Before the Return

When I first saw this photo of my step-grandmother, it really touched my heart. There she is, standing behind the shed, her hands clasped behind her back while she looks down in thought. Did she just make a trip to the clothesline to hang that sheet and then take a moment for herself? Was she worried about something? Someone? Or did she just step out of sight to take some time for herself, to breath in the fresh morning air and feel the warm sun on her shoulders? I have so many questions, including who took the photo. I suspect it was my stepfather.

Juana “Jean” Perry (1885-1974)
Grammie Perry

Juana Madeline (Greenwood) Perry was born February 16, 1885 in Shelburne County, NS. Her first name was pronounced wah-nuh, but she was called “Jean” as it was easier for most folks, given the unusual spelling. On December 28, 1908, Jean married Enos Elliott Perry and they settled in North East Harbour, Shelburne County, NS. She gave birth to eight children; six boys (Elliott, Osborne, Harold, Ralph, Norman, my stepfather Eugene) and two girls (Mildred, Laura Ellen who died in infancy). She lived during two world wars and watched four of her sons enlist in WWII, one of which was my stepfather. They all came back home safely.

Who might have taken the photo?

Just before boarding the newly commissioned HMCS Amherst in August 1941, my stepfather Eugene bought a little Kodak camera. I have several photo albums documenting his many trips across the Atlantic during WWII. In his words, they were “the best years of my life”.

Looking at this photo of Grammie Perry, I think it was taken mid-1940s. In 1945, she would have been 60-years old. I imagine her thinking and worrying about her sons’ return from the war. My stepfather might have arrived, duffel bag over his shoulder and camera in hand, running into the house asking where his mother was, excited to be home. Another family member might have directed him out to the clothesline. He drops his bag and runs around to the shed, finding her there in a moment of quiet solitude. With a photographer’s eye, he admires her for a second or two, inhaling a thankful breath before quickly depressing the camera’s shutter. Then hearing him call “Mom”, imagine the look on her face as she turns around to see her son safe and home from the long war.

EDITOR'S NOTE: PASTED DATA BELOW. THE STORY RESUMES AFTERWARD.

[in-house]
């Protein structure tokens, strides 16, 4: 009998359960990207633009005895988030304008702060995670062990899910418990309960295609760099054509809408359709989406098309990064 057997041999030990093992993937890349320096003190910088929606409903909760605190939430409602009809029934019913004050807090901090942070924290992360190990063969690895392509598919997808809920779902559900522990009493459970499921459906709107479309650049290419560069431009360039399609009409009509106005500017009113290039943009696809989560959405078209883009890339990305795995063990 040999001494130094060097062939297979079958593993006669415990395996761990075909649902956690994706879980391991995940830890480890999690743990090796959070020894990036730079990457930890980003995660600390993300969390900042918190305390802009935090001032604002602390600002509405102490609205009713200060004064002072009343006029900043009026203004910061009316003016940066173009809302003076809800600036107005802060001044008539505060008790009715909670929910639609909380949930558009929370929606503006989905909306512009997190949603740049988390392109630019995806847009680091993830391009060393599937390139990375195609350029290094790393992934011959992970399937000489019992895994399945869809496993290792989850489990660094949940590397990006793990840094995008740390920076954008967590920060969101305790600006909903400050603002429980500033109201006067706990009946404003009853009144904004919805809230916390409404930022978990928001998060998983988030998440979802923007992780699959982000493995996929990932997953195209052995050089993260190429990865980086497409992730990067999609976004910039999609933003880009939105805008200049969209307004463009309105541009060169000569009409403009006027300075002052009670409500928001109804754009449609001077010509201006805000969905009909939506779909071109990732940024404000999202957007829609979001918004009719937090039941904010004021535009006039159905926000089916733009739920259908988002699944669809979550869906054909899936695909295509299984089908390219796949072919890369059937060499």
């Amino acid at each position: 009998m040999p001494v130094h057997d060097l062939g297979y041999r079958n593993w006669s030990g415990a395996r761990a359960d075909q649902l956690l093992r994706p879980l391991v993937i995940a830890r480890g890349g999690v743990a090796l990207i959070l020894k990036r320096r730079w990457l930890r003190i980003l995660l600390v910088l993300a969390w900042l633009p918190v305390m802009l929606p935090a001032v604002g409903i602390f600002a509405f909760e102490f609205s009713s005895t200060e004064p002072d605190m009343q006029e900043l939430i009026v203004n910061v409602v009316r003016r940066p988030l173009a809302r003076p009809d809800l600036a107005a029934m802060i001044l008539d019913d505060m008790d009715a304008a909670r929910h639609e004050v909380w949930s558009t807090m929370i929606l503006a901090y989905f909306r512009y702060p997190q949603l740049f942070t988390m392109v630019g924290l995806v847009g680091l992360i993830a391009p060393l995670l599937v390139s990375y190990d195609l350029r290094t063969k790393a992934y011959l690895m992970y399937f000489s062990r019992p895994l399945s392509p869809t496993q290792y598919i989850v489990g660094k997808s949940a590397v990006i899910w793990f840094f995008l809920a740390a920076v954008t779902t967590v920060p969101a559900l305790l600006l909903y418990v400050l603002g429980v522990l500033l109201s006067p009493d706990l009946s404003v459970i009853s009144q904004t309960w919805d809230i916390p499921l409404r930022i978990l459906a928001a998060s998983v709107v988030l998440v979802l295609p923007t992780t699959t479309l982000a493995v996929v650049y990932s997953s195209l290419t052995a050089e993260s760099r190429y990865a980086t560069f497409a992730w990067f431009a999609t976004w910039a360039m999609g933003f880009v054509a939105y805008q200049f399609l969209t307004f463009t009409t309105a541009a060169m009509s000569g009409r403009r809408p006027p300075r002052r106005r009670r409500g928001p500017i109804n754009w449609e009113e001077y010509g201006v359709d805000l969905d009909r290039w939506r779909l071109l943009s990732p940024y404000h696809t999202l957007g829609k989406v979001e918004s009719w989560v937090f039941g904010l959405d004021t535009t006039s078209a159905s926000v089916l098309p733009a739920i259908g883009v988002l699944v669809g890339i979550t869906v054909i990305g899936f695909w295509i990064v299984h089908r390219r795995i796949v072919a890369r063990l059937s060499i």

By the time I came around in 1965, Grammie Perry, as she was known to me and her many grandchildren, family members and friends in the community, was about 80-years old. After the war, my stepfather built a house next door to Grammie’s house. That is where I grew up. When I was old enough to run by myself along the worn path between her house and ours, I would go visit her and Grampie most days. She passed away October 6, 1974 at the age of 89. I was 9-years old.

What drew me to this photo is that it’s not typical. There are no smiling faces, no activity or action that would be an obvious subject for the camera. I’m not sure that my depiction of what might have happened is true, but the photo evokes such a soft sweet emotion and it moved me to try and recreate it in a watercolour painting. Mind you, I have not been painting very long. It’s an artform I decided to try during a Covid lockdown. I hope you like it.

“Before the Return”

Prints of this little painting will be available for sale on my site in the very near future.

You may notice a few changes on this blog and website over the next few weeks or so. I appreciate your patience and I promise everything will be as it should very soon.

SHARE with your friends:

You Might Also Like